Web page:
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RE: Ring A
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Title: Care and feeding of frogs
Authors: Margaret Pan, Eugene Chiang (UC Berkeley)

"Propellers" are features in Saturn's A ring associated with moonlets that open partial gaps. They exhibit non-Keplerian motion (Tiscareno 2010); the longitude residuals of the best-observed propeller, "Bleriot," appear consistent with a sinusoid of period ~4 years. Pan and Chiang (2010) proposed that propeller moonlets librate in "frog resonances" with co-orbiting ring material. By analogy with the restricted three-body problem, they treated the co-orbital material as stationary in the rotating frame and neglected non-co-orbital material. Here we use simple numerical experiments to extend the frog model, including feedback due to the gap's motion, and drag associated with the Lindblad disk torques that cause Type I migration. Because the moonlet creates the gap, we expect the gap centroid to track the moonlet, but only after a time delay t_diff, the time for a ring particle to travel from conjunction with the moonlet to the end of the gap. We find that frog librations can persist only if t_diff exceeds the frog libration period P_lib, and if damping from Lindblad torques balances driving from co-orbital torques. If t_diff << P_lib, then the libration amplitude damps to zero. In the case of Bleriot, the frog resonance model can reproduce the observed libration period P_lib ~ 4 yr. However, our simple feedback prescription suggests that Bleriot's t_diff ~ 0.01P_lib, which is inconsistent with the observed libration amplitude of 260 km. We urge more accurate treatments of feedback to test the assumptions of our toy models.

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Propeller Structure
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Title: Formation of a Propeller Structure by a Moonlet in a Dense Planetary Ring
Authors: Shugo Michikoshi, Eiichiro Kokubo

The Cassini spacecraft discovered a propeller-shaped structure in Saturn's A ring. This propeller structure is thought to be formed by gravitational scattering of ring particles by an unseen embedded moonlet. Self-gravity wakes are prevalent in dense rings due to gravitational instability. Strong gravitational wakes affect the propeller structure. Here, we derive the condition for formation of a propeller structure by a moonlet embedded in a dense ring with gravitational wakes. We find that a propeller structure is formed when the wavelength of the gravitational wakes is smaller than the Hill radius of the moonlet. We confirm this formation condition by performing numerical simulations. This condition is consistent with observations of propeller structures in Saturn's A ring.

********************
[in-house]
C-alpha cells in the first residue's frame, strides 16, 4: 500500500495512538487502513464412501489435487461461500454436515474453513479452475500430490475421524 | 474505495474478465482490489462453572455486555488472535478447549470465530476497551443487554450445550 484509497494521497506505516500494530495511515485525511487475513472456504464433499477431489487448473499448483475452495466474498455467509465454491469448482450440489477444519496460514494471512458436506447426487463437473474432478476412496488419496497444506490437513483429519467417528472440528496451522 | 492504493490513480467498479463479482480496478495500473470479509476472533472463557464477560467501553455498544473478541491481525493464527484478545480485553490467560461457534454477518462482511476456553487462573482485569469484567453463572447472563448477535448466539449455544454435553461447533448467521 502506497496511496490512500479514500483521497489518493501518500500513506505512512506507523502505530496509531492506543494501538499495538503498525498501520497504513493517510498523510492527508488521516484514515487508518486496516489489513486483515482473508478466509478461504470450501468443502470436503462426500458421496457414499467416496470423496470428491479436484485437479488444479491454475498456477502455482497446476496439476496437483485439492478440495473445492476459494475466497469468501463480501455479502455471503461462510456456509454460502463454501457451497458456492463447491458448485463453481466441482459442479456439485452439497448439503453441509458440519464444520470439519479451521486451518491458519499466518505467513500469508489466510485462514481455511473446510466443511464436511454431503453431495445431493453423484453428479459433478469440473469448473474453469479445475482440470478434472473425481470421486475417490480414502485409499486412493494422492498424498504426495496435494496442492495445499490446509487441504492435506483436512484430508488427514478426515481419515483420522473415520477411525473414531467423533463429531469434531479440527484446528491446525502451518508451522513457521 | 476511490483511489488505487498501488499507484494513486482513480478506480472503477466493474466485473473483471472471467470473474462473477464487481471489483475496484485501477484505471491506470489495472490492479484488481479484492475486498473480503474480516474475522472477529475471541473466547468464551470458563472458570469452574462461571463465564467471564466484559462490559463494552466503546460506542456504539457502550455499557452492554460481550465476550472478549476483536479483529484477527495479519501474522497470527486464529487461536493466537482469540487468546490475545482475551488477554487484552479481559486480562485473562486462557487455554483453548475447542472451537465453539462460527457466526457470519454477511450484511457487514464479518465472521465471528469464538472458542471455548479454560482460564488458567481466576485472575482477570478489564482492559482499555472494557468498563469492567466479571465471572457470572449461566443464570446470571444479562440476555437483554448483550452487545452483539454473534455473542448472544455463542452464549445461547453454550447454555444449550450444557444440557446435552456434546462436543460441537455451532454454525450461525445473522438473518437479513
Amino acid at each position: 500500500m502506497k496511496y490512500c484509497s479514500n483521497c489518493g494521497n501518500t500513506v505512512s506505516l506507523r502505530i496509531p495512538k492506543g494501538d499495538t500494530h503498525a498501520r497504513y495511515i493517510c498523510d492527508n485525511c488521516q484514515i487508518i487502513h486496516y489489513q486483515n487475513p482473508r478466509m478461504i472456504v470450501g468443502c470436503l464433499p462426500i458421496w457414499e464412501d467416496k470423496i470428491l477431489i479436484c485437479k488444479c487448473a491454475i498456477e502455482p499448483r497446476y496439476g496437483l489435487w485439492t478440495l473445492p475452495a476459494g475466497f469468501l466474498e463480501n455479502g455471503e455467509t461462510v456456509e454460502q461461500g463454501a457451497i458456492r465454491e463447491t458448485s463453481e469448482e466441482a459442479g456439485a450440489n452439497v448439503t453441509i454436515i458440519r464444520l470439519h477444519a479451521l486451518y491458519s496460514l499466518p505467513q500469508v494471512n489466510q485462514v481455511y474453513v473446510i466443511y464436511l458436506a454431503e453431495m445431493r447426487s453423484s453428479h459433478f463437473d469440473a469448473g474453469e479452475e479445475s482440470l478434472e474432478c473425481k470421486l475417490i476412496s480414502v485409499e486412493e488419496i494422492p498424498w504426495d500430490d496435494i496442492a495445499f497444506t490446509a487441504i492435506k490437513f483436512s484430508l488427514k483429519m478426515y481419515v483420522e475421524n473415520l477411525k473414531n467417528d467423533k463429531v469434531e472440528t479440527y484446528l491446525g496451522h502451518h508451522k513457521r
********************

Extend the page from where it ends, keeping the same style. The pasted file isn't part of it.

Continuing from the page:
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Saturn Propellers Reflect Solar System Origins

Scientists using NASA's Cassini spacecraft at Saturn have stalked a new class of moons in the rings of Saturn that create distinctive propeller-shaped gaps in ring material. It marks the first time scientists have been able to track the orbits of individual objects in a debris disk. The research gives scientists an opportunity to time-travel back into the history of our solar system to reveal clues about disks around other stars in our universe that are too far away to observe directly.
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Title: Migration of a moonlet in a ring of solid particles : Theory and application to Saturn's propellers
Authors: A. Crida, J. C. B. Papaloizou, H. Rein, S. Charnoz, J. Salmon

Hundred meter sized objects have been identified by the Cassini spacecraft in Saturn's A ring through the so-called "propeller" features they create in the ring. These moonlets should migrate, due to their gravitational interaction with the ring ; in fact, some orbital variation have been detected. The standard theory of type I migration of planets in protoplanetary disks can't be applied to the ring system, as it is pressureless. Thus, we compute the differential torque felt by a moonlet embedded in a two-dimensional disk of solid particles, with flat surface density profile, both analytically and numerically. We find that the corresponding migration rate is too small to explain the observed variations of the propeller's orbit in Saturn's A-ring.